In Montpelier last week, the Douglas administration was trying to explain away an apparent flip-flop on an issue that one might think was close to the governor's heart: open meetings and access to public records. The governor, after all, was Secretary of State for a good number of years during which he ardently supported the rights of citizens and the press to gain easy access to government meetings and records. Â The right of the people to know the truth about government actions, as the governor and most Vermonters know, is one of the most fundamental principles of a free society.
It was odd, then, that at a Senate Judiciary Committee hearing on March 17, Assistant Attorney General Bill Reynolds spoke against access to public records on behalf of the governor. Specifically, Reynolds said the governor opposed a bill, S.45, that would hold government responsible for wrongly denying access to public records or public meetings. The bill would simply change the word "may" to "shall" in terms of who should pay legal costs when the court rules for the plaintiff.
The one-word change has become an issue because in recent years the courts have rarely awarded legal costs to the plaintiff -- even when the denial was a flagrant violation of the state's laws. The obvious outcome of such legal subjectivity is that small media operations, or individual citizens, rarely press for the information because of the likely out-of-pocket expense.
This is no small matter. If a community board, or a state agency, decides to stonewall a public records request knowing that the person requesting the information is unlikely to take the government body to court, then the reality of open government is in name only -- not in practice. Go a step further and it's not difficult to imagine a public body stalling a request for public documents concerning a controversial issue, or closing a public meeting, with the full knowledge that court action would take weeks to resolve the issue and by then the issue may either be moot or not as consequential. Or consider the possibility of a public body denying a request for public records, Â stalling for weeks, waiting for legal action to be initiated, only to finally satisfy the request a few days before court action knowing full well the court is unlikely to award legal fees to the plaintiff.
In each instance, the intent of open government laws is subverted by the willingness of the public body to deny access simply because they know they will suffer no punitive consequence. That is bad government, and it undermines the integrity of the state's laws.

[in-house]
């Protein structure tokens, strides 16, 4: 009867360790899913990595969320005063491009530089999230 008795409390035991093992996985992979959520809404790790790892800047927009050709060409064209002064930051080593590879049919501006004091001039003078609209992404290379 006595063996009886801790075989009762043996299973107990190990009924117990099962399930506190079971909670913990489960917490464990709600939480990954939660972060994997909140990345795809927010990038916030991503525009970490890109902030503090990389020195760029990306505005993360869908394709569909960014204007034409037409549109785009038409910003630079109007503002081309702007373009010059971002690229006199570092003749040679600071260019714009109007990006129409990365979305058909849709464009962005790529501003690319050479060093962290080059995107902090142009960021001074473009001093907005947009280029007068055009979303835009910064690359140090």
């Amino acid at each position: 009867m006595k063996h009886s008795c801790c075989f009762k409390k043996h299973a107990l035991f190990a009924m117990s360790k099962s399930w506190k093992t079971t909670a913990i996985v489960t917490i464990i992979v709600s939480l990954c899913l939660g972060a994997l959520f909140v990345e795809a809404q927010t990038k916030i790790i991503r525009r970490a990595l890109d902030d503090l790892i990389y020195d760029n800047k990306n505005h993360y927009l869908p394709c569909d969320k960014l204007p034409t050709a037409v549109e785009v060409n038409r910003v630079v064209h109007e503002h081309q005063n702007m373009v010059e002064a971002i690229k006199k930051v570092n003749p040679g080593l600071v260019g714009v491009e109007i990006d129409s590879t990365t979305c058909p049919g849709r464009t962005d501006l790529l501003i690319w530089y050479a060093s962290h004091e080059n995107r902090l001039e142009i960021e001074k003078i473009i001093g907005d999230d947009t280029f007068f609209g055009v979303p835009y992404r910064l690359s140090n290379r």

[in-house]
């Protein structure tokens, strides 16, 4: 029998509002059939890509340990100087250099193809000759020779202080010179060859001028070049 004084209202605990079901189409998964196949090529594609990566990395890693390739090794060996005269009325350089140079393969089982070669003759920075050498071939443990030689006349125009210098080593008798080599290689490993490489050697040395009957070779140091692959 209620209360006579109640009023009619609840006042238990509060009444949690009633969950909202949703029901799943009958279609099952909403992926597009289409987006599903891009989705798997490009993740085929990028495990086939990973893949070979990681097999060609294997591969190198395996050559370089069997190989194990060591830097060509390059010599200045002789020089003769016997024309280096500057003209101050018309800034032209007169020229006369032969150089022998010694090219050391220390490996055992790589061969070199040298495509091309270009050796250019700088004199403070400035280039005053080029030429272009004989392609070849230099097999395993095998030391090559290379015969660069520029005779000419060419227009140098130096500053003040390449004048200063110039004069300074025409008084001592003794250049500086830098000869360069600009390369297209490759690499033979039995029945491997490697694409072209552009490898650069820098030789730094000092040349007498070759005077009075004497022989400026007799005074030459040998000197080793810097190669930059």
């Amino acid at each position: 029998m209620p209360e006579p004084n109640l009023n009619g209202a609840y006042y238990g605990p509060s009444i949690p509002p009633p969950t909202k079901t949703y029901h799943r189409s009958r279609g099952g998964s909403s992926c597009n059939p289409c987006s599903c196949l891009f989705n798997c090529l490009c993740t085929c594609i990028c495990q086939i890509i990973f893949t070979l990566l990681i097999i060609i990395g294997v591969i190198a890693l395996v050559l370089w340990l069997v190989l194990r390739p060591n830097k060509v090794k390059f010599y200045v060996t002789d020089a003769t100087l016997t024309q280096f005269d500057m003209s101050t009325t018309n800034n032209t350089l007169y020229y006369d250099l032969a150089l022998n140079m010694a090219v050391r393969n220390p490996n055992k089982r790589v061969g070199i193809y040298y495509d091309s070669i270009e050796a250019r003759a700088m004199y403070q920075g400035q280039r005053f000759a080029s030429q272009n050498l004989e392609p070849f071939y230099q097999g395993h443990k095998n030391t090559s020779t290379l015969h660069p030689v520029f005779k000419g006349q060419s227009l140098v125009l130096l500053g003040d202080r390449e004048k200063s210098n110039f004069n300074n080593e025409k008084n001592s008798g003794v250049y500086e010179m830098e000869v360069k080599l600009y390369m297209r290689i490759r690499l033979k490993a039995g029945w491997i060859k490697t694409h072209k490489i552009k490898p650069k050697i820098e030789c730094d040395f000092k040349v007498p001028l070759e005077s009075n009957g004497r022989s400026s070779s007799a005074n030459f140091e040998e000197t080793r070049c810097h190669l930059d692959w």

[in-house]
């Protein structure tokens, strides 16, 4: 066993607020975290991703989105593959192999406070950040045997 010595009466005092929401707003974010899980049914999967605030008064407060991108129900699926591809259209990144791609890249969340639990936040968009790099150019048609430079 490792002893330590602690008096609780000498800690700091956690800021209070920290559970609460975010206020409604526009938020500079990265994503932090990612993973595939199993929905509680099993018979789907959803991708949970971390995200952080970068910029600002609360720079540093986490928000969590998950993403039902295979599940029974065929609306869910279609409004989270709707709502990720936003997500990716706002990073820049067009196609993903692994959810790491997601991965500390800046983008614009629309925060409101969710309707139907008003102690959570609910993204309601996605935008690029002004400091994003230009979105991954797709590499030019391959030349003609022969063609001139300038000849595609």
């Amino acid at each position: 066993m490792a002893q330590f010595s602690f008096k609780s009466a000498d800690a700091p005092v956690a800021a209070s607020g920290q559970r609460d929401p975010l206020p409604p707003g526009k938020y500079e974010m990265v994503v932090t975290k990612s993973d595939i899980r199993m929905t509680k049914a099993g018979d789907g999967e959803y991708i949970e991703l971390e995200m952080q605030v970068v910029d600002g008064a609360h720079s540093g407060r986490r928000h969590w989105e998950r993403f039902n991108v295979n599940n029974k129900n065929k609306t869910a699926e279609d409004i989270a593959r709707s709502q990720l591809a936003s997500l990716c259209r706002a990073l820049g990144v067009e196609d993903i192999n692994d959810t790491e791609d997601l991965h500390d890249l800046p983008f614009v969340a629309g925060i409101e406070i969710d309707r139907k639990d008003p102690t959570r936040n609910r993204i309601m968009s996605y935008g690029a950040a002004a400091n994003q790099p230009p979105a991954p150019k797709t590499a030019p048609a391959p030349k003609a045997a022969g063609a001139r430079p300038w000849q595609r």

Current law clearly states that plaintiffs "may" recover legal expenses if the judge rules in their favor. But when the laws aren't enforced, abuse spreads.
An appropriate analogy is the enforcement of speeding laws: If the police never fined drivers for speeding, the driving public would learn there was no consequence to speeding and the laws would lose their effectiveness. When speeding tickets are handed out like popcorn at a movie, drivers obey the law.
Nor would the proposed change put an onerous burden on state agencies or community boards. The consequence is to pay the legal expenses of the litigating party only when the courts find that the governing body acted wrongly and disobeyed the laws of the state. It's obvious that the request for public information or open access to meetings can be solved long before legal bills add up. In reality, a quick call to the Secretary of State and the Vermont League of Cities and Towns should yield a reasonable answer within the day or following day on most issues -- all at no expense.
It is only in matters of flagrant violations on controversial issues that court suits are filed and legal fees are an issue.
Why, then, would Douglas send word to oppose S.45? Why contradict his proclamation just days before during Â National Sunshine Week that democracy required Â "an informed citizenry and an open and accessible government?"
No need to speculate. Last Thursday at the final Judical Committee hearing, Douglas sent word that he hadn't flip-flopped and that he wasn't really against enforcing the state's open meeting and public access laws. The governor wanted to be cautious, his spokespersons said, but they were sure both sides could work something out.
Glad to hear it, but we're not quite sure why anyone needs to improve upon the simplicity of changing "may" to "shall." Then again, clarifying the rules and exemptions under the law is another matter and should be a separate initiative taken up by the government affairs committee.